Minutes belie mutiny

In her latest column, Marlowe Road resident Michelle Edwards hits out at the handling of her estate’s redevelopment

Marlowe Road Estate

Outdoor play areas in Marlowe Road have been fenced off as the rebuild progresses

Residents are normally brought up-to-date with the latest on the council’s regeneration of Marlowe Road Estate at regular steering group meetings. Roughly speaking, they occur monthly or bi-monthly.

The first such meeting was held way back on 4th April 2012 following ‘a period of canvassing’ to find people to form the steering group itself. According to council blurb, the composition of the group “includes interested tenants and leaseholders, local councillors, and officers, to guide the engagement process and the development of a range of options to be considered”.
With each attendance, it becomes obvious that the group isn’t particularly effective, nor regarded as anything more than an evening chore by council officials and Countryside, the development company. The three ward councillors don’t even turn up. For the past three years, I have attended as a concerned rather than ‘interested’ tenant in order to guarantee a suitable channel of communication exists between us and the developers.

In December 2012, housing magazine Inside Housing published an article headed The sound of silence following new research published by the Building and Social Housing Foundation which found that many tenants believe their local authority landlords are ‘silencing or marginalising dissenting voices’ and abusing their position.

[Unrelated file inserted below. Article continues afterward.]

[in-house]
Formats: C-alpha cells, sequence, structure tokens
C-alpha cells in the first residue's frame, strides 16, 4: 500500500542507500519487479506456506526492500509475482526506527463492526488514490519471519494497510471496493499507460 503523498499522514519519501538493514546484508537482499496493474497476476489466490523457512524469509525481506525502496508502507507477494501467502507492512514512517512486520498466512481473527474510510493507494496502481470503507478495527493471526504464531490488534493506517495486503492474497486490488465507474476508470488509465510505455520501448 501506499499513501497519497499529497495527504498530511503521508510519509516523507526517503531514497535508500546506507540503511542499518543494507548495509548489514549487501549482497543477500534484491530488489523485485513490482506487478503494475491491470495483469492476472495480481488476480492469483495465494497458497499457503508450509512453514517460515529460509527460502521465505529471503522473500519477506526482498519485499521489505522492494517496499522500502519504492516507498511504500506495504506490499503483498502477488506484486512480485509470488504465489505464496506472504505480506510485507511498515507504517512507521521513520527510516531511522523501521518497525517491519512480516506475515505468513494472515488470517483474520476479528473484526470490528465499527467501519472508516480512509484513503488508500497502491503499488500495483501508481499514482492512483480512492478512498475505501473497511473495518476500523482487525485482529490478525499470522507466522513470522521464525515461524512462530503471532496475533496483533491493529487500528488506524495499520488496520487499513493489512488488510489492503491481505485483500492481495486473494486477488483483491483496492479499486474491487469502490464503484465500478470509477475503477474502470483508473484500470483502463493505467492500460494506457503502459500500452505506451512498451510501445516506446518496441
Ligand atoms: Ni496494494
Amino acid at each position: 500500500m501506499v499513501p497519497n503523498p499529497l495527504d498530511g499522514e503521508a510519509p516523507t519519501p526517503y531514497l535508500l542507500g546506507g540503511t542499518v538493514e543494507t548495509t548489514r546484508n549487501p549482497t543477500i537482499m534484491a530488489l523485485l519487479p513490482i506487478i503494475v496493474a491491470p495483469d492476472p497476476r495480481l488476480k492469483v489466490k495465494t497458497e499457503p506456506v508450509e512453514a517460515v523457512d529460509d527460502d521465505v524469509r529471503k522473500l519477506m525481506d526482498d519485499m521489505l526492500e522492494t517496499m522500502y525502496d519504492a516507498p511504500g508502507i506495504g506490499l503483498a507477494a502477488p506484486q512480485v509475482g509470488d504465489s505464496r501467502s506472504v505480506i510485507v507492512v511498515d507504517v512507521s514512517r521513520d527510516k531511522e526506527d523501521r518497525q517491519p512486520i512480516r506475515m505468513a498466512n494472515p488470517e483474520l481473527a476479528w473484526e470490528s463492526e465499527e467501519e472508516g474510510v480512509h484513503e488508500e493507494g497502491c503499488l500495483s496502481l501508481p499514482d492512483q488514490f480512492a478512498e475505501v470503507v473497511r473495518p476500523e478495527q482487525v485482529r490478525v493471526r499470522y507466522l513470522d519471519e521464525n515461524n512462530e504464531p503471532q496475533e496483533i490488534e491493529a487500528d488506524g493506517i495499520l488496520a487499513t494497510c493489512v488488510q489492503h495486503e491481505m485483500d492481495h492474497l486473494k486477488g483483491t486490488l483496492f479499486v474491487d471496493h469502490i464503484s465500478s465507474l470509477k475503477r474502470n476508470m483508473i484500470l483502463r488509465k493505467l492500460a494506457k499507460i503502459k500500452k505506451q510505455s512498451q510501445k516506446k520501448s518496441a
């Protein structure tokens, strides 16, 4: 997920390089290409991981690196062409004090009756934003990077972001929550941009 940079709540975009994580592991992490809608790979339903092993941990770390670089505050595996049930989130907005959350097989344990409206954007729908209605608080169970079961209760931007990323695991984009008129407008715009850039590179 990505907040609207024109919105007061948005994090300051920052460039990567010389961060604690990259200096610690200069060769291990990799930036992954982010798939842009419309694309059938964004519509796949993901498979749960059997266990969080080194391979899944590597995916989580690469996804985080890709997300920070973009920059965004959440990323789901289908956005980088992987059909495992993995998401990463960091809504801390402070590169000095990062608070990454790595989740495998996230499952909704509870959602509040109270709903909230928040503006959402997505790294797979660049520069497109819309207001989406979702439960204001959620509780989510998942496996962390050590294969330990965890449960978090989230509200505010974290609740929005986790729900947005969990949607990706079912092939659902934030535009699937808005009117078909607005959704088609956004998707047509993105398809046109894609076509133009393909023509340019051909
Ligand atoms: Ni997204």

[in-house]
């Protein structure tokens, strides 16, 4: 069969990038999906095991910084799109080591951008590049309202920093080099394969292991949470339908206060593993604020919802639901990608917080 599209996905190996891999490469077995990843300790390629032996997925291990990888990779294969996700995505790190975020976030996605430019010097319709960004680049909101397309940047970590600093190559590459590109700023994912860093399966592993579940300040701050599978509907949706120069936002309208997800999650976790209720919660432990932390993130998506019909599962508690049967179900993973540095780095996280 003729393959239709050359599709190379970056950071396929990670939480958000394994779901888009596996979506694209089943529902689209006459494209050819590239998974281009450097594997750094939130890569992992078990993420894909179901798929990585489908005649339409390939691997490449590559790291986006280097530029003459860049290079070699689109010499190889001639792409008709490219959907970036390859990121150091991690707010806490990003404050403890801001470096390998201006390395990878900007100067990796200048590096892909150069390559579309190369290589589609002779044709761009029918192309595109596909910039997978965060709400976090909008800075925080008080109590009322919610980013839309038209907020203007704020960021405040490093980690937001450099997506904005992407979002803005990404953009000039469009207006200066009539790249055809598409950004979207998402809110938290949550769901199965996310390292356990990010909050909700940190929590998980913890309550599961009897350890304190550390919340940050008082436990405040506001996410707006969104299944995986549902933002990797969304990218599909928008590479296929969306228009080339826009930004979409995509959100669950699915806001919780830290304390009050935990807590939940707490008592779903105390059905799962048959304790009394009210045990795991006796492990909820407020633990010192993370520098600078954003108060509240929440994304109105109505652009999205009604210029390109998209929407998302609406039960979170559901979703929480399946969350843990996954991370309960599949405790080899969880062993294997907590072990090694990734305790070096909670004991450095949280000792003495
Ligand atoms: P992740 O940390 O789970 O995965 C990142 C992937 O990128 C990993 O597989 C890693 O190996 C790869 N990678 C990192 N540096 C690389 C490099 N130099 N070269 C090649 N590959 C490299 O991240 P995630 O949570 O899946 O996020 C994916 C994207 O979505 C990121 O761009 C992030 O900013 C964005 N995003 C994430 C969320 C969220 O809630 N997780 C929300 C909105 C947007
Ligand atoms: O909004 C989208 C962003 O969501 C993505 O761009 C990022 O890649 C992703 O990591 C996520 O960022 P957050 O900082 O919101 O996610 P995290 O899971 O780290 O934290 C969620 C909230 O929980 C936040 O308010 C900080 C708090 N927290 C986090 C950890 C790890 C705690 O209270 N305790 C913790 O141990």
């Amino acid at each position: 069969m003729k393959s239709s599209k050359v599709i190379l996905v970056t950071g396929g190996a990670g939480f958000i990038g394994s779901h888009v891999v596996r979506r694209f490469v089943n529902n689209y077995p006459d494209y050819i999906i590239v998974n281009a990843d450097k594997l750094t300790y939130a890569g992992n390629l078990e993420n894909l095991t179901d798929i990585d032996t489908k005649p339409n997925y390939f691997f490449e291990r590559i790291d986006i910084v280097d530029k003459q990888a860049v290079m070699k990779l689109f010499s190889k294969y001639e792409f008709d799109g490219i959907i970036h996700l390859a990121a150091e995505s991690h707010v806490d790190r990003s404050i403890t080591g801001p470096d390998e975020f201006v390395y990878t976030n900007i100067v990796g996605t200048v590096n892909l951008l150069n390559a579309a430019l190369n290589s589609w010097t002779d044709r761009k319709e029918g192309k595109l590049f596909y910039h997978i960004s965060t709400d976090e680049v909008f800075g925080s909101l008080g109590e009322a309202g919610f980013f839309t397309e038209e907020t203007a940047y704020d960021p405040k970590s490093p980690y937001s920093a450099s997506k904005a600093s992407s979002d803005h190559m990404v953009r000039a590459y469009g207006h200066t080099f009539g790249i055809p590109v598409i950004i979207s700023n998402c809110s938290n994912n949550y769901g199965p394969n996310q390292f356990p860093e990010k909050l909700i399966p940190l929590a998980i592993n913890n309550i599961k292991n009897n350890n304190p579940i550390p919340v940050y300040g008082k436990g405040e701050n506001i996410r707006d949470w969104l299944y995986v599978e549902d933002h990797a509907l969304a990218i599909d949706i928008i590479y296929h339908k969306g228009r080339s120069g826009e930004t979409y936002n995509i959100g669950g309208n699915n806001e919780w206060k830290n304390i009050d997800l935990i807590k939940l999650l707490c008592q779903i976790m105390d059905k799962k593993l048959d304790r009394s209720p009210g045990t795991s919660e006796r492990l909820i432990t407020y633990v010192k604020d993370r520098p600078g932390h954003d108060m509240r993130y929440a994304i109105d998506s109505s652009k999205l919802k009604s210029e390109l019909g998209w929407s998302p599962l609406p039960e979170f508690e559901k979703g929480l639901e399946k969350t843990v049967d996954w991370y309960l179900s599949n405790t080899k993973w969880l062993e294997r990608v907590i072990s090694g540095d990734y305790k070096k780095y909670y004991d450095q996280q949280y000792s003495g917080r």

As a frequently dissenting voice, I can qualify the research. I am beyond exhausted with pointing out various legalities and broken promises, challenging how the council allows Countryside to make such ill-informed and ill-considered decisions without reference to tenants.

One example is the unexpected closure of the entirety of the area covering the now-demolished basketball court located in the middle of the estate and the surrounding areas of Northwood Tower. The plan was always to stagger the project for minimum disruption. In actuality, Countryside created a chaotic chain of events by what appears to be an extension of the notified closure. One week there was walkway access through Northwood Tower to accommodate the closure of the basketball court, a fortnight later that access was withdrawn. No signposts or alternative route suggestions, not an arrow in sight; it was left for tenants to figure out how they enter and exit the estate.

Minutes of the meetings hardly ever reflect any disquiet, even when repeated multiple times. Had I not attended over the years, I would have been left with the impression that all parties involved are holding hands, singing ‘kumbaya, my lord…’. And, ever since I started sending them back corrected, the final set of minutes no longer appear on the council website, possibly in order to convey the false impression that the project is progressing nicely.

In the last meeting held on 9th March this year, two Countryside representatives showed complete disinterest in the concerns of residents. One, a manager, reacted angrily when I raised a concern on behalf of a local business. Having suffered a significant drop in takings since the closure, the proprietor bought an ‘open for business’ sign and asked if they could position it on the Countryside noticeboard. They refused the request on the basis that the sign didn’t fit their ‘branding requirements’ and was reserved for marketing purposes only. To say it kicked off is an understatement – it remains to be seen how the showdown will be documented in the next set of minutes.

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